Consumer protection law dropped

by Paul Lucas12 Feb 2016
After complaints from several insurance companies, a retroactive consumer protection law was scrapped despite its aim of protecting life insurance beneficiaries.

The Unclaimed Life Insurance Benefits Act was introduced in the US state of Kentucky back in 2012 with the idea that it would require good faith efforts from insurance companies to determine whether policyholders had died so that benefits could be paid out. However, several companies then took out a lawsuit against the state arguing that it should not apply retroactively to thousands of policies.

The law had been defended by the state – but a motion was then filed to dismiss this defence by attorneys of Governor Bevin’s insurance commissioner. The companies ultimately won at the court of appeals prompting dismay in some circles.

Bob Damron, former state representative, told the Lexington Herald and Leader, that: “If this is the direction the Bevin administration is moving in, putting insurance industry profits above protecting the consumers, then I’m very, very disappointed.”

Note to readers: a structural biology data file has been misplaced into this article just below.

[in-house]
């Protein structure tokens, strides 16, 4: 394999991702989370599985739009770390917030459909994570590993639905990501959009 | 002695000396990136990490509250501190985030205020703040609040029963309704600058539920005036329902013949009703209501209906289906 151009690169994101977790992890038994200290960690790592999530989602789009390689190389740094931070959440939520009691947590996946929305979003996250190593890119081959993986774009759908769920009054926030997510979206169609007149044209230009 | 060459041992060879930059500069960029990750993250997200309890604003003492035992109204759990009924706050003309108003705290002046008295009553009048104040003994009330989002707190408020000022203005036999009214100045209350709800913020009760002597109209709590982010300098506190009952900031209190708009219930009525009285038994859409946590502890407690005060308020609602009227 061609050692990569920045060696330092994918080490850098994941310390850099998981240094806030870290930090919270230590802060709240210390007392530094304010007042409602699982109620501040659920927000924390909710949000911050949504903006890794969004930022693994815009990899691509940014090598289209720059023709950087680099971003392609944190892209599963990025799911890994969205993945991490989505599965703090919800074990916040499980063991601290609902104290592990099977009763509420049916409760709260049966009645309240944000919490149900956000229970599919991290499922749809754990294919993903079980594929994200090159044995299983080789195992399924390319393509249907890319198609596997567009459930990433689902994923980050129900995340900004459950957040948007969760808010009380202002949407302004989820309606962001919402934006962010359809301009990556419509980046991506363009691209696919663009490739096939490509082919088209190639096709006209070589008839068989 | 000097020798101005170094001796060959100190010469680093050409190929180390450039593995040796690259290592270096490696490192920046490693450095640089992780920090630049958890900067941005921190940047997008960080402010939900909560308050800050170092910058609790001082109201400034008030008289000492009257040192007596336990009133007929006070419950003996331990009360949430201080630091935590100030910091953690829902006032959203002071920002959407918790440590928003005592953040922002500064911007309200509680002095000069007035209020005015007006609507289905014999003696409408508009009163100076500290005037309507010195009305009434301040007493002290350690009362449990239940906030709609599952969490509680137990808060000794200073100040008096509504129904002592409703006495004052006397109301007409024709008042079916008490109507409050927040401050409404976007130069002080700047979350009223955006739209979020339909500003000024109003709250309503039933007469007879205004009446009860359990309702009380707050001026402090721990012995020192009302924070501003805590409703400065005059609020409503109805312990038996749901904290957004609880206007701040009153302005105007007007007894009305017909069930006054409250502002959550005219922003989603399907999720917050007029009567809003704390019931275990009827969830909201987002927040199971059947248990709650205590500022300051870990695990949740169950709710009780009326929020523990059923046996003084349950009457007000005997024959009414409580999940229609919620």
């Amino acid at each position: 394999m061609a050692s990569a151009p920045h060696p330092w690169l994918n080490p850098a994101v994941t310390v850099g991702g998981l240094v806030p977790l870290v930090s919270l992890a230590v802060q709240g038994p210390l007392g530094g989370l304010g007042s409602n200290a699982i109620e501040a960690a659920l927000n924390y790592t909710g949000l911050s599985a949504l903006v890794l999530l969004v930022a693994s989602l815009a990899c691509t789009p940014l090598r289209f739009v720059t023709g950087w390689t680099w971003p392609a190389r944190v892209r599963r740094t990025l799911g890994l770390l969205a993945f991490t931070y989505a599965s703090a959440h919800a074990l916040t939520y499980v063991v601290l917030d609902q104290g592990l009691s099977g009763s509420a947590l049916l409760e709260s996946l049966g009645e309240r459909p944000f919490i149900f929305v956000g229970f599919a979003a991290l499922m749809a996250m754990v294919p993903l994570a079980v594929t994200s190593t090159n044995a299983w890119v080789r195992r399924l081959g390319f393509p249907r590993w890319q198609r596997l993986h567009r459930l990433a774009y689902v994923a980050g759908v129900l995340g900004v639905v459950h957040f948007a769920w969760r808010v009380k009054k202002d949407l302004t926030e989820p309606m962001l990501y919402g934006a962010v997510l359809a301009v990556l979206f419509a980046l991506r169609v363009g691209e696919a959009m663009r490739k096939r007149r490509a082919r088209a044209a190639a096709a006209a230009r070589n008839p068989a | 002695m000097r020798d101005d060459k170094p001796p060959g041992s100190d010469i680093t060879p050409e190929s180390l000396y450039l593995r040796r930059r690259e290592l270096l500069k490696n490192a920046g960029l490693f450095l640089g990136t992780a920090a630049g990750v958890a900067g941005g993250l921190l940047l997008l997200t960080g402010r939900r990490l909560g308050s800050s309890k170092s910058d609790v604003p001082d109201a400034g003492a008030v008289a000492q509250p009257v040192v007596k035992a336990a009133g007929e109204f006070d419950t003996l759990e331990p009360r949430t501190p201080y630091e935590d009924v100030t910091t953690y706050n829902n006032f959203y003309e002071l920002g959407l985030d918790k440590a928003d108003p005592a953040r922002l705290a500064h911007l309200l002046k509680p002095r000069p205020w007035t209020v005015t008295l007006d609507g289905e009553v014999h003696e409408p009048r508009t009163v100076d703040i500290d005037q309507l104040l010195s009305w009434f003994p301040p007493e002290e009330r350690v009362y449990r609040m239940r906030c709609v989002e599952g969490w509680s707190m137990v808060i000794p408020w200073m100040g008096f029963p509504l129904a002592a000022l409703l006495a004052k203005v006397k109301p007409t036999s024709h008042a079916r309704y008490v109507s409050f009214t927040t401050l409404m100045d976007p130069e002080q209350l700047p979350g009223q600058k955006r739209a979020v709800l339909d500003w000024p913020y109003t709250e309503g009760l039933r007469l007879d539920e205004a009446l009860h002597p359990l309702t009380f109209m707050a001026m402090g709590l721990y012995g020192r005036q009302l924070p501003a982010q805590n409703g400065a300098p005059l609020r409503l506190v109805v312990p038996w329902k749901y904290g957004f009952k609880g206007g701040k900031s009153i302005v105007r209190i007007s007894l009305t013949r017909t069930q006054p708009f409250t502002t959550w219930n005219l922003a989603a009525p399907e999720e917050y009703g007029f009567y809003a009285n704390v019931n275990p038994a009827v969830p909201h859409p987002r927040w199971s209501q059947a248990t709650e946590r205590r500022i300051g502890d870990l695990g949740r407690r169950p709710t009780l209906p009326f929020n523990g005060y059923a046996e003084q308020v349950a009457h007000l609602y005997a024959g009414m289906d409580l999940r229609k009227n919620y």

For its part, the Bevin administration released a brief statement backing its support of the insurance companies.

“Upon review by the Office of Legal Services, the cabinet believes, as the Court of Appeals held, that the General Assembly did not intend the statute to apply retroactively to policies written prior to the statute’s effective date,” spokeswoman Ronda Sloan said.

However, Sharon Clark, the previous insurance commissioner, commented that this was “surprising news” and outlined that the law was designed to protect all life insurance policyholders in the state – not just those buying policies from January 01, 2013, onwards.

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